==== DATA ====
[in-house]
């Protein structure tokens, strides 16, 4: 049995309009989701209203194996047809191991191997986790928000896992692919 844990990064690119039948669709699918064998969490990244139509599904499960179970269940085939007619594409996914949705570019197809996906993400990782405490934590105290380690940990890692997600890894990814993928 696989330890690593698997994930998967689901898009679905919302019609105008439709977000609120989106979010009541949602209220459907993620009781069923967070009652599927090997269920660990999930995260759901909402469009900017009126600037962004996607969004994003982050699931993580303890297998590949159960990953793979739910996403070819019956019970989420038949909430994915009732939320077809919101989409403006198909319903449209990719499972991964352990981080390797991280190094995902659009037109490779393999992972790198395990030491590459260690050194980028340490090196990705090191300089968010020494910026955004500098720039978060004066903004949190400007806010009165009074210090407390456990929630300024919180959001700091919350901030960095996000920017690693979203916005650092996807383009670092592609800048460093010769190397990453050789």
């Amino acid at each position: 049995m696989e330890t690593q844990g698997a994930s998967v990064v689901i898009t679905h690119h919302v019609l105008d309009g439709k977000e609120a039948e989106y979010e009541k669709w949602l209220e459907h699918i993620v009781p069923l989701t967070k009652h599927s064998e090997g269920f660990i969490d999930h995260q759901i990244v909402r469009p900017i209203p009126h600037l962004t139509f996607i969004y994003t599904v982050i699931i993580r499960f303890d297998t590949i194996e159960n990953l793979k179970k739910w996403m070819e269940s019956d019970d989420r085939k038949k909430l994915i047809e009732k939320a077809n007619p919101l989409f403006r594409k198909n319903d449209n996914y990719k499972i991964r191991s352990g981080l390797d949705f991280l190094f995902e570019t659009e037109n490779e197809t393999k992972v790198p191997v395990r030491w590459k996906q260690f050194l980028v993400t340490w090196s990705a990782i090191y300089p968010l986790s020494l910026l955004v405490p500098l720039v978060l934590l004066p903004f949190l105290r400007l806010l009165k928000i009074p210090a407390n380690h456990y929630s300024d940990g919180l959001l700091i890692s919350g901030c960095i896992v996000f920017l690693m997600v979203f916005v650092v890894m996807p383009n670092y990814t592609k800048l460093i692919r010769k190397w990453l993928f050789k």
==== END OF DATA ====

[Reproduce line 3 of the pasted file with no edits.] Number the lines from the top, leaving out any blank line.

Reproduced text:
């Amino acid at each position: 049995m696989e330890t690593q844990g698997a994930s998967v990064v689901i898009t679905h690119h919302v019609l105008d309009g439709k977000e609120a039948e989106y979010e009541k669709w949602l209220e459907h699918i993620v009781p069923l989701t967070k009652h599927s064998e090997g269920f660990i969490d999930h995260q759901i990244v909402r469009p900017i209203p009126h600037l962004t139509f996607i969004y994003t599904v982050i699931i993580r499960f303890d297998t590949i194996e159960n990953l793979k179970k739910w996403m070819e269940s019956d019970d989420r085939k038949k909430l994915i047809e009732k939320a077809n007619p919101l989409f403006r594409k198909n319903d449209n996914y990719k499972i991964r191991s352990g981080l390797d949705f991280l190094f995902e570019t659009e037109n490779e197809t393999k992972v790198p191997v395990r030491w590459k996906q260690f050194l980028v993400t340490w090196s990705a990782i090191y300089p968010l986790s020494l910026l955004v405490p500098l720039v978060l934590l004066p903004f949190l105290r400007l806010l009165k928000i009074p210090a407390n380690h456990y929630s300024d940990g919180l959001l700091i890692s919350g901030c960095i896992v996000f920017l690693m997600v979203f916005v650092v890894m996807p383009n670092y990814t592609k800048l460093i692919r010769k190397w990453l993928f050789k």